Sunday, October 28, 2007

Siouxsie at Astoria II

The support act was utterly derivative of lots of things. The vocals were also very very Siouxsie. As Owen mused on his blog: Was somebody having a cruel laugh? Putting the imitative children on before the Grande Dame? Her vocals were watered down Banshees, but without substance, delivered in a blonde bob and mummy's shoes. I kept turning round and asking our friend Geoff 'Ooooh is it me or is this on Kaleidoscope?'...and 'Oh... i know this!... it's off JuJu!'... Actually, delving deeper, if that were possible but you know what I mean, they sounded more like they were doing a bad impression of Hazel O'Connor fronting Death Cult (yes, it IS an inspiring thought but that's ALL). F*cking Fantasy 80's. Let's play SOUNDALIKE. Not pleased... Anyway, thankfully, The Point of the evening arrived soon enough.

I expected the new album, plus a couple of extra things 'in progress', and maybe an encore of recent single 'Into a Swan' and a sparse Banshees b-side or Miss the Girl, as probably were most people. Well, of course she didn't do that but took to the stage and launched into Israel instead, which was thrilling but mildly outrageous without Severin and/or other Banshees.

Sadly it took a while for her voice to warm up but by the second tune Arabian Nights (Swoon! Gush!... *Stephen turns to PUTTY*!) it was fine. She looked great, and by and large sounded great; and she was really haughty and throwing old-school Banshee 'shapes' all over the shop. She even got her bells out. Fantastic.

The show was to promote Mantaray, and I knew the new songs already from listening to them while painting. My favourite is Here Comes That Day which is sad but gently furious at the same time. The new stuff belongs to the same 'sound world' as Classic Banshees but it's more polished. The songs don't have that edge of having been recorded through the night on drugs. For example, I can't imagine Robert Smith looking 'completely gone' wearing Raybans and feeling his way along a wall in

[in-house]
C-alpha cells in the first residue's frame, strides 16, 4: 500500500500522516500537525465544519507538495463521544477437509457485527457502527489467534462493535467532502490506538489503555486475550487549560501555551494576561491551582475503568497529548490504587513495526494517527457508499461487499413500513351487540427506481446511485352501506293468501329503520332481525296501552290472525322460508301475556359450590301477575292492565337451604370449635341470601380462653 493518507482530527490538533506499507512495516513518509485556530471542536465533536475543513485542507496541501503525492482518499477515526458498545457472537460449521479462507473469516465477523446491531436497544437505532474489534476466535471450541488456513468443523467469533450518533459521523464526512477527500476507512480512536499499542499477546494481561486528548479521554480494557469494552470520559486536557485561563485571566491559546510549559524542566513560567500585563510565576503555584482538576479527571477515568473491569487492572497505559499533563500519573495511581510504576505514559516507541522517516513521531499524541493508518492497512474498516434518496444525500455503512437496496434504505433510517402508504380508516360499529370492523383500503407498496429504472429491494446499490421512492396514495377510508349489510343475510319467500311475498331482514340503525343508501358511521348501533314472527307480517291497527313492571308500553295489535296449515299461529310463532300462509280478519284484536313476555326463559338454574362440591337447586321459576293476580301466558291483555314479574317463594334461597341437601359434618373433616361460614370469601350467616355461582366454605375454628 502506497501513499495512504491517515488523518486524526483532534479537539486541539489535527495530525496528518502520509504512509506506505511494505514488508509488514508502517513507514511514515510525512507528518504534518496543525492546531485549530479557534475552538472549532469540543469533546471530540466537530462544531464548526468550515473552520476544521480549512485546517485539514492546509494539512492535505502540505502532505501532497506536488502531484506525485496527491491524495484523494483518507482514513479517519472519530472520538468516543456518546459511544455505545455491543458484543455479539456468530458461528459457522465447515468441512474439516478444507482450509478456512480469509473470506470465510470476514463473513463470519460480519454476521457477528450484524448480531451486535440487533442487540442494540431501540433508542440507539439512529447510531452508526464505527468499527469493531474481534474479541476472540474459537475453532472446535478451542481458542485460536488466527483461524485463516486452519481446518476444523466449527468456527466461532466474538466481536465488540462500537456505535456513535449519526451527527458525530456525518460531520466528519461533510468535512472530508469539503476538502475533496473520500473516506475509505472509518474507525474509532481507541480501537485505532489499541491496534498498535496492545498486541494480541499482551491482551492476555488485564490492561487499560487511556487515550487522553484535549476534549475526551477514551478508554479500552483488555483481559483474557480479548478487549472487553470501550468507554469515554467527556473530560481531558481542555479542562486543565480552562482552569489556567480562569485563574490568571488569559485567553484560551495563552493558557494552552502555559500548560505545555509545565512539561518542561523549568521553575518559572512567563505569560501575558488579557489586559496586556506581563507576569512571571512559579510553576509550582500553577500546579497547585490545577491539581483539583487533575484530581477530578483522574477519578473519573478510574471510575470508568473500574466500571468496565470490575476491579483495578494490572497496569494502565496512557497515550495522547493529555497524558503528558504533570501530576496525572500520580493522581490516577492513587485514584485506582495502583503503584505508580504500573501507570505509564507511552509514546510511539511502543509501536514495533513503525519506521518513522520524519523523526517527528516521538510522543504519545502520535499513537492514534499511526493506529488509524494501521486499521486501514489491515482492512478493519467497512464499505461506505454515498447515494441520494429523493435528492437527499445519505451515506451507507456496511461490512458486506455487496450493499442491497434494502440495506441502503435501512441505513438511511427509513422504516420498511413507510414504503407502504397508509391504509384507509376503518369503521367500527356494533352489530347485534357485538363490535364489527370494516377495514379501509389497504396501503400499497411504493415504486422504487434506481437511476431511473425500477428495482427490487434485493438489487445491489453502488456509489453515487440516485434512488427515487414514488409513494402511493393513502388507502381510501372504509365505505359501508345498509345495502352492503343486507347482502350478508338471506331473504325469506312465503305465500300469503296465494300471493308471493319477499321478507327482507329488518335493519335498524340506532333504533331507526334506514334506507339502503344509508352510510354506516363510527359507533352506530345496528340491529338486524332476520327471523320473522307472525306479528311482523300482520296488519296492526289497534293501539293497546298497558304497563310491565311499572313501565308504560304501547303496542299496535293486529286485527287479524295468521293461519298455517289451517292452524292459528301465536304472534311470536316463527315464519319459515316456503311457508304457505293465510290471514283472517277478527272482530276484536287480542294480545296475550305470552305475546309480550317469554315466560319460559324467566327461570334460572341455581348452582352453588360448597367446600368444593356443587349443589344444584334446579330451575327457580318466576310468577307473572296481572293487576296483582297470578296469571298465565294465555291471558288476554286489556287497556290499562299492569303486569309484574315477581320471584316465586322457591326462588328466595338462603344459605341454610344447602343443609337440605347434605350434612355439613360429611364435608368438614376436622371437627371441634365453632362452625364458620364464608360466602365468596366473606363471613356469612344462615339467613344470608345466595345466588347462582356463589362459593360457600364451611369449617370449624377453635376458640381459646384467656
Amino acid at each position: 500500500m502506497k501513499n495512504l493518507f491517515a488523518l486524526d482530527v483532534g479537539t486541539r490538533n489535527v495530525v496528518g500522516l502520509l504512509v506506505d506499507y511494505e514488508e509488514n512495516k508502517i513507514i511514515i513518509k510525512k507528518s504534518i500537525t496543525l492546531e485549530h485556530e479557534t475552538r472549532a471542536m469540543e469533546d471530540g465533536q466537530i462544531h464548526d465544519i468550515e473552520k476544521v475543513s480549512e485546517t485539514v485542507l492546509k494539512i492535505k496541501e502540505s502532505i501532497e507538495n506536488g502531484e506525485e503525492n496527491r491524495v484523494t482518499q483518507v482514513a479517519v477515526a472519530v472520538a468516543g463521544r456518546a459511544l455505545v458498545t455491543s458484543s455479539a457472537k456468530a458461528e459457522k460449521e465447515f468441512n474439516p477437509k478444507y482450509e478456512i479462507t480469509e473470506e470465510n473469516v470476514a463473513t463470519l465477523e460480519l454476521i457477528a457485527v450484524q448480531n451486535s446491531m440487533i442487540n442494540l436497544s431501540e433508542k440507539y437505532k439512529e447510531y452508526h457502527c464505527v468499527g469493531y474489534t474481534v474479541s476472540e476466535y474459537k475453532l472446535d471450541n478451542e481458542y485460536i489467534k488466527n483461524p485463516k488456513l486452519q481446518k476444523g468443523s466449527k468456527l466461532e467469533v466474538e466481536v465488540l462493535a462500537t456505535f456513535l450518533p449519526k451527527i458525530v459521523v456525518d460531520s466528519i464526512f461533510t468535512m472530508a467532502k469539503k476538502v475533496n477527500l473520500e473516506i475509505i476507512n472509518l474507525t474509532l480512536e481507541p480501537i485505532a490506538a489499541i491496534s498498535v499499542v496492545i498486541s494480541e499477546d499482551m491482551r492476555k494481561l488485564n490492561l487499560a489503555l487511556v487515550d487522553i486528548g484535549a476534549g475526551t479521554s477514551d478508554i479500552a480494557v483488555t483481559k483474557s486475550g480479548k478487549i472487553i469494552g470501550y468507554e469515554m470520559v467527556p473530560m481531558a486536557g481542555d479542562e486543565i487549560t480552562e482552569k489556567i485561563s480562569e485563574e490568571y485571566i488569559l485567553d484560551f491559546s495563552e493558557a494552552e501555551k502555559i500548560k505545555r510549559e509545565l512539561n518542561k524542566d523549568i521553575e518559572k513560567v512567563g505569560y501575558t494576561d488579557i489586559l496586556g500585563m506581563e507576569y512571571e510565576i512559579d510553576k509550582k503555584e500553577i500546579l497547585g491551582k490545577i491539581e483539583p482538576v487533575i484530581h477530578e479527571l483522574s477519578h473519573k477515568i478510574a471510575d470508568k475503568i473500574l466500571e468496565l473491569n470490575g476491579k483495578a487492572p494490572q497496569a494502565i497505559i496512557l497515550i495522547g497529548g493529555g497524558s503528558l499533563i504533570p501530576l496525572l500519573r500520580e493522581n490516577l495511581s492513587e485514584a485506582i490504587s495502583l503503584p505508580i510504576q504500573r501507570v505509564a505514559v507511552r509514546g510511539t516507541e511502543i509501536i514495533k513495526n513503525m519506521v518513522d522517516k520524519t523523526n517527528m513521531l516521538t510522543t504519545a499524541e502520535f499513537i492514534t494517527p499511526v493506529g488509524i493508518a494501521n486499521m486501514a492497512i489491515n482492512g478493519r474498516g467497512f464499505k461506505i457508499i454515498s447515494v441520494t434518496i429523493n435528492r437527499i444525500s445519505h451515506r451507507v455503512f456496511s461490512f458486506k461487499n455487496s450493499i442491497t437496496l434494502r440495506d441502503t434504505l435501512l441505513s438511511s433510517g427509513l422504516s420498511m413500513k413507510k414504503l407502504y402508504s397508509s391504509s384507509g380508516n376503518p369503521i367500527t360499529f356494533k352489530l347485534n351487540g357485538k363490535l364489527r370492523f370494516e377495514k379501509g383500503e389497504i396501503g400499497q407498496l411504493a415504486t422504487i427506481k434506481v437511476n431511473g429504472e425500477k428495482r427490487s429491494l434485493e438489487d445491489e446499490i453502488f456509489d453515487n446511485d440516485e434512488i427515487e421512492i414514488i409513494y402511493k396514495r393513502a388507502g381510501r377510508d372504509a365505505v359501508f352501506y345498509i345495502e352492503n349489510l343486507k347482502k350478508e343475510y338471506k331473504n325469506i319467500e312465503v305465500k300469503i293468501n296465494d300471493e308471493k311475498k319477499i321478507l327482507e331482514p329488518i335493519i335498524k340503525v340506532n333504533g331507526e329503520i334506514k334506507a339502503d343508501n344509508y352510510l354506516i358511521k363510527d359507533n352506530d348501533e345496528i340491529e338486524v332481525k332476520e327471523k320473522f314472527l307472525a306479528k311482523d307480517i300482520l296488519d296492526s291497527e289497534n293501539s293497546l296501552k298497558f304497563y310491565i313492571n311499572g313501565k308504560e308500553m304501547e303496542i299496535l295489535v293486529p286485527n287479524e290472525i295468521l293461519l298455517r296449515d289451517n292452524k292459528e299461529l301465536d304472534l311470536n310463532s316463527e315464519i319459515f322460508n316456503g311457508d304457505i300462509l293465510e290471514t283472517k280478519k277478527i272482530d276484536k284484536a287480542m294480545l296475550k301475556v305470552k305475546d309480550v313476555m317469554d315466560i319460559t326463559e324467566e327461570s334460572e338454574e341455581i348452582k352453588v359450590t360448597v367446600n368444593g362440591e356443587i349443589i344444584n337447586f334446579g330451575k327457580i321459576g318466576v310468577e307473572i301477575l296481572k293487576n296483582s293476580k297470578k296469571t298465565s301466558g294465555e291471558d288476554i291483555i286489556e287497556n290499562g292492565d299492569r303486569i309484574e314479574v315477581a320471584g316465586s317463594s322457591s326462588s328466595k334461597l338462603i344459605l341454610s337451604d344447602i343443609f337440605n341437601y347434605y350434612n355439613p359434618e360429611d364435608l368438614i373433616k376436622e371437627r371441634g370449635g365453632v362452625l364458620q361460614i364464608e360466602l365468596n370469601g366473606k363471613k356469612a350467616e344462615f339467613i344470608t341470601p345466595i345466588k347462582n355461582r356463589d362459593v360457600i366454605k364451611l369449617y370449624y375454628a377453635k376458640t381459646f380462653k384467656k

Venice to them if you get me. Actually talking about that video (the best video of the 80's in my opinion, that and View to a Kill), she did a great version of Dear Prudence that was pure psychedelia just as it should be.

Nightshift was sinister enough, and Hong Kong Garden during the encore, which isn't normally a fave of mine, was tremendous. The band were expert. In a way they played the songs 'better' than the Banshees ever did but I know a few people didn't go because they couldn't bear to hear session musicians murder Banshee classics. They weren't murdered, they just weren't quite the same but it still felt mildly wrong, morally speaking, for a gang of imposters to be tinkering with sacred history. On the other hand, I think Siouxsie should be allowed the chance... and what a back catalogue to plunder. I did feel howver that she could have been a bit less obvious once or twice: I'd rather hear Pulled to Bits or Coal Mind than Spellbound (that really is a bit 'SingalongaSiouxsie'), but I s'pose a girl's gotta sell tickets!

Siouxsie's on again at the Roundhouse next month. I can't wait, and I'm pleased she's finding a new lease of life going it alone as a glamorous divorcee. I like her better now. Living in France surrounded by cats always felt a bit cosy for Siouxsie who really should be out there exploring dangerous territories and kicking against the pricks. Talking of new leases of life all I need now is The Glove to reform (in a blast of bad acid!)... to really line up my formative heros! God I'd kill for a ticket to THAT comeback gig !

Tuesday, October 16, 2007

Art Weekend

Went for a troll round Zoo Art Fair last Saturday, the smaller, once so-called 'edgier' sibling of Frieze. But it's no longer at London Zoo, where it started, having relocated to the former Museum of Mankind in Burlington Gardens, now part of the RA building or perhaps it always was. And it's got bigger and more international (which is probably a good thing), but doesn't quite feel as vital as it did two years ago. And you can't go off cooing at Meercats afterwards. Anyway, as regards the art I thought the best stands or 'booths' belonged to out of towners. Of the London contingent shamefully two London galleries that share the same building in Vyner Street looked as though they had merely unpacked the same work as last year and most of the others were not much better. But no matter... onto the good stuff...